John McGahern was a primary school teacher. But then he made a fatal error: he published a novel — The Dark — about sexual abuse and clerical tyranny, which graphically evoked the claustrophobic atmosphere of rural Ireland. The response of the established order was swift and ruthless. The book was banned (of course) for obscenity. But McGahern was also sacked from his job in Belgrove National School, Clontarf, Co. Dublin, on the instructions of the Catholic Archbishop of Dublin, an authoritarian monster named John Charles McQuaid. McGahern’s union — the Irish National Teachers Union (INTO) — which had generally been good at defending teachers who were unfairly dismissed, declined to support him because of a technicality (he had not paid his subscription while abroad on a scholarship).
In the light of his later eminence and fame, losing a job as a teacher might not seem a big deal. But we need to remember that McGahern made very little money from writing until quite late in his career. So losing a secure and pensionable job must have been a serious blow at that vulnerable stage of his life. He left Ireland following his dismissal and spent the next ten years in England, France, Spain and the United States. He said later that the banning of his book and subsequent dismissal left him “unable to write for three or four years after the business” and it wasn’t until 1970 that his next work was published, a collection of short stories entitled NightLines.
All this I knew. What I hadn’t known about was the twist in the tale. Here’s how the Sunday Independent tells it:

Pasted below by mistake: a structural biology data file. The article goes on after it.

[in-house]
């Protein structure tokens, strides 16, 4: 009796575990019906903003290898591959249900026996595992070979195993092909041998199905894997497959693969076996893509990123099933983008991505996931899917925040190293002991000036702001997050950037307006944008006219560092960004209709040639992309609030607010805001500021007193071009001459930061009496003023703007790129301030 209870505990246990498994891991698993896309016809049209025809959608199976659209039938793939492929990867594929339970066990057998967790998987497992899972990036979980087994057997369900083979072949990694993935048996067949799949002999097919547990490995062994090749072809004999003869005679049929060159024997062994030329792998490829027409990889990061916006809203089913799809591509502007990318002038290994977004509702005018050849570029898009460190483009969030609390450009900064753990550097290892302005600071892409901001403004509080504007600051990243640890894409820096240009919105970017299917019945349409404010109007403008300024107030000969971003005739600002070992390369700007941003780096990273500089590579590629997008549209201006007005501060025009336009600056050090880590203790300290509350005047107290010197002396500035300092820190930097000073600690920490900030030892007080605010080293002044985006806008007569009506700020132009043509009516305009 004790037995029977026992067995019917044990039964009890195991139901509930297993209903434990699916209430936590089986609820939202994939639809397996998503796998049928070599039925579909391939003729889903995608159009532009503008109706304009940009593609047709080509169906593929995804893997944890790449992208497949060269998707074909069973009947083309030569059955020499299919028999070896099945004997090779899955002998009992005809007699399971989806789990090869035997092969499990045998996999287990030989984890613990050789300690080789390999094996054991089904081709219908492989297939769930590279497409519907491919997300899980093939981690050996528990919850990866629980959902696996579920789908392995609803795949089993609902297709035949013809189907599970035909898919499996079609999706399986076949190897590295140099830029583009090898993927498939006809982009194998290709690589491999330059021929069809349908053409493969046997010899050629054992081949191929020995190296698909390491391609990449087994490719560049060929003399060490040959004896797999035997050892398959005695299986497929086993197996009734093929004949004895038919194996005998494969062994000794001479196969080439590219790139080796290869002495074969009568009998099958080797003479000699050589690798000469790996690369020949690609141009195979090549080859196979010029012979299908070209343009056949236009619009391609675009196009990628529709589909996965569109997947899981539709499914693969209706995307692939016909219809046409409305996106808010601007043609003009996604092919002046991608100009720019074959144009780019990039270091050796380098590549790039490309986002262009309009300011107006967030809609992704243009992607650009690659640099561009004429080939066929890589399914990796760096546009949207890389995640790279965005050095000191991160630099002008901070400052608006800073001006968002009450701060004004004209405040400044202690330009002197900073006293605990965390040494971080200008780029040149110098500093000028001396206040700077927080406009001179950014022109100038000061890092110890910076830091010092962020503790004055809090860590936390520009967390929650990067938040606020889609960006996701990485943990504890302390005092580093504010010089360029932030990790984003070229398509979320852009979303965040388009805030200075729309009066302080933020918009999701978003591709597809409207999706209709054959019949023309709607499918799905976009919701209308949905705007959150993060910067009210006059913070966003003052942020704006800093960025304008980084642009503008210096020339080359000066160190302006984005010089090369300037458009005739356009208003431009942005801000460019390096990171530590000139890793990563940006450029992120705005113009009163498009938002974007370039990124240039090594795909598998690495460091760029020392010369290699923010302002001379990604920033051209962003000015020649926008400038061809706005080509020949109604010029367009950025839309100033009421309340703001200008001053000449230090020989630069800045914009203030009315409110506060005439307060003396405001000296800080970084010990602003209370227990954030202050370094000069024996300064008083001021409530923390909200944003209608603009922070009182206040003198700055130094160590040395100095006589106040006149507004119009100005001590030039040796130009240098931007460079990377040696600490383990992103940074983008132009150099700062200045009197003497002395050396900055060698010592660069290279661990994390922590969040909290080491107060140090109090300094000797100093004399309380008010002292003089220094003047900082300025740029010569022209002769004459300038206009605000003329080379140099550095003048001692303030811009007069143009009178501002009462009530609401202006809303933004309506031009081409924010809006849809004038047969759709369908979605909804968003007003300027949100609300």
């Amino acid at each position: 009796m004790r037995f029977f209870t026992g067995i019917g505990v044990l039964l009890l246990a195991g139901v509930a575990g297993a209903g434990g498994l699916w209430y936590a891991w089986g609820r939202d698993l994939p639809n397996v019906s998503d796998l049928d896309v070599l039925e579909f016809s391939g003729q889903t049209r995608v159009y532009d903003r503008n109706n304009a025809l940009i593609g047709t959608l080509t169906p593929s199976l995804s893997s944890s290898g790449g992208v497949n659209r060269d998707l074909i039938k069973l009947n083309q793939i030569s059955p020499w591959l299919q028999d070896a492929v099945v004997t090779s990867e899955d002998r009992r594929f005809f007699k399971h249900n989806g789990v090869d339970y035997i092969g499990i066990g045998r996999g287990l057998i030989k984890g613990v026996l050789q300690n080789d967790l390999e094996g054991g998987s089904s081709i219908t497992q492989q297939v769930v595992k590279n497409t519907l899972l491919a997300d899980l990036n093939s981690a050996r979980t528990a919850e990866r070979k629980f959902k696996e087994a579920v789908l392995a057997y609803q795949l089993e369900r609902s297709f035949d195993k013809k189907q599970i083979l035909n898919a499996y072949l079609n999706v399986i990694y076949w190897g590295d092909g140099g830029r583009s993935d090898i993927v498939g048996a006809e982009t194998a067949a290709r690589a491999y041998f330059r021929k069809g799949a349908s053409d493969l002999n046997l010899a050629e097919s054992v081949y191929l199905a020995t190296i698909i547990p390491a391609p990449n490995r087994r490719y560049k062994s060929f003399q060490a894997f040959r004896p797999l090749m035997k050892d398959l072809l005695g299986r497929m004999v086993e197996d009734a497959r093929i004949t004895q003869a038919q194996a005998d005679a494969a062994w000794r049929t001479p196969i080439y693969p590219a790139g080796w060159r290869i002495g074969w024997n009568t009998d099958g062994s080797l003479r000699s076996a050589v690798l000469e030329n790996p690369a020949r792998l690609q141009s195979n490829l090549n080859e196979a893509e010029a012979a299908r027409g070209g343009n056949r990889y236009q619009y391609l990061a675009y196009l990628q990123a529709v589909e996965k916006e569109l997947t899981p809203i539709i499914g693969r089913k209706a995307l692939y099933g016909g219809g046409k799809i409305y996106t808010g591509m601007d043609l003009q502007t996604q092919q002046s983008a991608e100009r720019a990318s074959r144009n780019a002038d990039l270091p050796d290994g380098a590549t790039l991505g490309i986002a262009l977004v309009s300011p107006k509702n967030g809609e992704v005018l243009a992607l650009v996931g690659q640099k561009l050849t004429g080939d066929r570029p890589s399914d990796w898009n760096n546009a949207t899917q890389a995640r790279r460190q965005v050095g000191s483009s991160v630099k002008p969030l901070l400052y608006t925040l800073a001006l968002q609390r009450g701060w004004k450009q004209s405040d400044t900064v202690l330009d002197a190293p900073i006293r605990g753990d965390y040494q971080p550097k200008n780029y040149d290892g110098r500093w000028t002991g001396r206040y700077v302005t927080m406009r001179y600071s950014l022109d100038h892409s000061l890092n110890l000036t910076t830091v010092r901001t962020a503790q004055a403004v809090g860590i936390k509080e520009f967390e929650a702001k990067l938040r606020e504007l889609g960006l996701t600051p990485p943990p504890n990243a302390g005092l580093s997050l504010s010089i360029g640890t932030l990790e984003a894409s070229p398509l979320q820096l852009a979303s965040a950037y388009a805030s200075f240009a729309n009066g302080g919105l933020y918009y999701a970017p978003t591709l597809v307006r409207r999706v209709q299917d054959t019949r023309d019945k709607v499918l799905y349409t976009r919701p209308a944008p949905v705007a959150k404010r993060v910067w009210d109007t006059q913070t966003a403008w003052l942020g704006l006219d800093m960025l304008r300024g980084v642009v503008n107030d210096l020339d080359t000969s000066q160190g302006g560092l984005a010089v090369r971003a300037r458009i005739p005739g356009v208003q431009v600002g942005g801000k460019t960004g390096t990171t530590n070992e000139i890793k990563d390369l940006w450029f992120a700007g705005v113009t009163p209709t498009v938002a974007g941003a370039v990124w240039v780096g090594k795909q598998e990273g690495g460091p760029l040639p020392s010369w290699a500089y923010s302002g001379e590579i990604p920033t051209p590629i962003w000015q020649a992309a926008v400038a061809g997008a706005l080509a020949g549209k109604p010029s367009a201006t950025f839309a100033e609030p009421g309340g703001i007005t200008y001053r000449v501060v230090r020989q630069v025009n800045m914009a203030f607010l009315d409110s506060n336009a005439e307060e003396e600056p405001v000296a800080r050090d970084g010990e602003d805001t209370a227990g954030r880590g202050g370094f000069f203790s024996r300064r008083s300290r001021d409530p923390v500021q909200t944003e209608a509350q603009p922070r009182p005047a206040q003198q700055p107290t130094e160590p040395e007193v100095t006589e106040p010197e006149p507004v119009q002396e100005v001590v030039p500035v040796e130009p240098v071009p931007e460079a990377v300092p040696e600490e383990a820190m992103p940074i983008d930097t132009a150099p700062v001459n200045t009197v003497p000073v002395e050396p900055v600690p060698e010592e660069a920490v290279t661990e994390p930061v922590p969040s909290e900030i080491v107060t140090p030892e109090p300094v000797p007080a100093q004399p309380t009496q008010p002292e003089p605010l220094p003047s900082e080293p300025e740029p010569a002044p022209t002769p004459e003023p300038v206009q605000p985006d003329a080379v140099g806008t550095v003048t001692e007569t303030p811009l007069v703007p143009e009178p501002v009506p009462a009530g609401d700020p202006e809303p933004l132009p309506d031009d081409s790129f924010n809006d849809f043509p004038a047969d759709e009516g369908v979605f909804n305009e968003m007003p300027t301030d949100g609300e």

Official Ireland humiliated John McGahern until the last months of his life by withholding a modest pension that represented tangible acknowledgement that he had been greviously wronged when he was sacked as a teacher in the early Sixties.
In one fell swoop McGahern was robbed of his profession and his livelihood and spent years struggling to make a living, including a spell working on the buildings.
The best-selling novelist had to wait 12 years after his 60th birthday to get his pension from the State — a shameful delay that caused some financial hardship for the writer and his second wife, the American photographer Madeline Green.
The small stipend was also hugely symbolic. McGahern was a much-loved and gifted teacher and receiving his pension showed that the State accepted that he was unfairly dismissed.
Even as the cancer that was eventually to kill him took hold, there was, it has been claimed, a final humbling delay by “functionaries or zealots” in the civil service in processing his payment.